“Ma’am, stop ma’am!” He was very young and obviously not used to dealing with determined grandmothers, though I’m sure he could have stopped Soviet spies and such without so much difficulty. She kept onwards paying no attention, so finally he interposed his body with the rifle held across his chest to physically stop her. She finally stopped and informed him we were going to see Old Ironsides. He then informed her that this was the Coast Guard Base, and that it was over at the Navy Base further around the harbour. Poor man, he thought this would end the matter. He did not know my grandmother. With a yank on my hand, forward march again! The sailor jumped in front of us again and repeated what he’d said, sounding more panicky as he realized he was losing control of the situation. My grandmother didn’t stop, but plowed right into him as he tried to stand his ground.
“I’m a taxpayer, and you work for me!” she exclaimed (probably one of her favorite lines) and pushed onwards. Somehow, to this sailor’s credit, he prevented her from pushing past him without actually having to shoot her or anything. She didn’t admit defeat, but off we went back up the street, with me trying to be rational with my grandmother, explaining Old Ironsides wasn’t there. She was furious, and next thing I know she drags the human train of us into a Navy recruiting office she’d spotted. She always carried a huge purse on expeditions, and as the astonished recruiter sat behind his desk where he’d been eating his lunch, my grandmother started stripping all the wall racks of pamphlets, taking every one of them and stuffing them in her purse.
“Excuse me, ma’am, but ….” before he could figure out quite what to say, my grandmother had finished and glancing around to make sure she hadn’t missed any, started marching out the door.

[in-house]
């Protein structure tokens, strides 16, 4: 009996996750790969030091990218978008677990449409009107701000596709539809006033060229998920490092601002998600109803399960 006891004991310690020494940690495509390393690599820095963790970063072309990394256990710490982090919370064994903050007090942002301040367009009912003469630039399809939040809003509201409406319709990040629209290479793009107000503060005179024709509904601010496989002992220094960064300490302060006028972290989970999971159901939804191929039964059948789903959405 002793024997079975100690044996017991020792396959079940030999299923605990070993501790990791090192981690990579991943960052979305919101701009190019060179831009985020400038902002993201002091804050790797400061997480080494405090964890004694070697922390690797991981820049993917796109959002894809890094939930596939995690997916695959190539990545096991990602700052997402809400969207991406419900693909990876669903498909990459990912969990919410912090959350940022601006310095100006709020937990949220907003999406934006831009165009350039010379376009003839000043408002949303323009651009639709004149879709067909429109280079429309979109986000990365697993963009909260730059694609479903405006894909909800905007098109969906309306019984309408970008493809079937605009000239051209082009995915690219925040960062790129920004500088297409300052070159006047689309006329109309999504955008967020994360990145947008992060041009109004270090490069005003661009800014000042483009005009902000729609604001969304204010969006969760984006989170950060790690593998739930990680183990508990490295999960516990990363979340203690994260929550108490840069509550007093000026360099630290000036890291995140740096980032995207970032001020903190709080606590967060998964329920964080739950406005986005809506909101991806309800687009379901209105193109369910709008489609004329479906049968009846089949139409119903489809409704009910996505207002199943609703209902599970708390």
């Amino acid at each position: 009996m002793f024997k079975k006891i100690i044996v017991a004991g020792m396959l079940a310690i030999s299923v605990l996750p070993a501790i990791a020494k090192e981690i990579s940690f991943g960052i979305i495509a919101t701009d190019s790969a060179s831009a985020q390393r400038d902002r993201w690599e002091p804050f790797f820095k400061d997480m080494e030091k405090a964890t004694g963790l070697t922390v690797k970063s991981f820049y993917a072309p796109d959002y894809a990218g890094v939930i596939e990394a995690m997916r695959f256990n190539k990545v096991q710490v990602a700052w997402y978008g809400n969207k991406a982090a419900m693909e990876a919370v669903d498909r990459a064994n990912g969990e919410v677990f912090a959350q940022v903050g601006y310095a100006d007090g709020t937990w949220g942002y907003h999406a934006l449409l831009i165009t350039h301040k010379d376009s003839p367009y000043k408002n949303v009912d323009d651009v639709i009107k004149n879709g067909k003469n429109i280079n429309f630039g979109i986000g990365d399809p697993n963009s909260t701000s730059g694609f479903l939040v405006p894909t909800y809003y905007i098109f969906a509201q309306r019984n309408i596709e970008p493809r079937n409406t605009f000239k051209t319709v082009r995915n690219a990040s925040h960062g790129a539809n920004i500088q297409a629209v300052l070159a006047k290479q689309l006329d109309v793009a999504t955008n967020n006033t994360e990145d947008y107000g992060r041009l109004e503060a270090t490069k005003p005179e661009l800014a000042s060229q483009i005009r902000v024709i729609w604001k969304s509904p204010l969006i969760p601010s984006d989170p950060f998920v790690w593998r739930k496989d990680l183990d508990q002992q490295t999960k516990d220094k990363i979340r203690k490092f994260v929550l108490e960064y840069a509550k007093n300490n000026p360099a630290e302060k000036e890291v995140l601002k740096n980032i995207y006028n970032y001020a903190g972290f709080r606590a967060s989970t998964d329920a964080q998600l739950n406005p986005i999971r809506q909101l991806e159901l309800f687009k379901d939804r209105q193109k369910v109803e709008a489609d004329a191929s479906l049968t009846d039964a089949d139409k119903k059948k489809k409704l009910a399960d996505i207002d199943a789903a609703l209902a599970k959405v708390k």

“I’m a taxpayer and these all belong to me!”  She had had her revenge.

The next year she decided we were going to tour the governor’s mansion, which had tours of public parts of the building like the White House. We were in our usual formation following behind a tour group, when my grandmother suddenly veers off and through some door on her own. “Grammy, we’re not supposed to …” and was met with her usual admonishment that we were taxpayers and this mansion belonged to us. We passed through several rooms that were obviously not intended for public viewing, they looked more and more like rooms people actually lived in. Finally we came to a large living room, with a somewhat elegant woman sitting on a couch. My grandmother marches up and sits down beside her.
“Hello, I’m Ruth Ward, and these are my grandchildren” and started reeling off our names and ages. I was mortified. The woman turned out to be Mrs. Peabody, the governor’s wife, and she was very nice about the whole thing. In fact, her and my grandmother exchanged Christmas cards for many years after that. There are many more adventures with my grandmother, I’ll probably write about some more of them sometime.


And I Had Such a Great Anecdote for Reader’s Digest

August 17, 2009

     The News that Reader’s Digest was filing for bankruptcy hit me hard. I had been saving an anecdote for years I’d been meaning to send in.  As a bookseller I have very mixed feelings about Reader’s Digest, I loved the humorous anecdote sections when younger, something about their essential common man touch really appealed to me. Maybe they were a precursor to reality TV. But their condensed books filled me with loathing. ‘Here is a great book, we have shortened it for you!’ Ecccch!

readersdigest     Well, not to fear, they are just reorganizing, see this for more details ‘Readers Digest Filing for Bankruptcy, But Will Remain in Dental Offices’  from ChattahBox.com. But it made me realize, why tell the anecdote in Reader’s Digest, when I have my own blog!  So here it is!

     A few years ago I was looking to buy a twin bed for my daughter. We live in a university town, with people coming and going constantly, and I saw a used one advertised in our local on-line classified. So I called them, they didn’t speak English that well, they were a family from Korea going back home after the husband had obtained his graduate degree. They said to come over and see it, so I drove into town to see the bed. The husband proudly ushered me into a bedroom and said ‘Nice twin bed!’. The bed was not a twin bed, it was probably a king sized bed. I explained to him that this was not a twin bed. He insisted it was, called out something in Korean, and in came running his two 6 year old twin boys. He pointed at them triumphantly and said ‘It is very good twin bed!’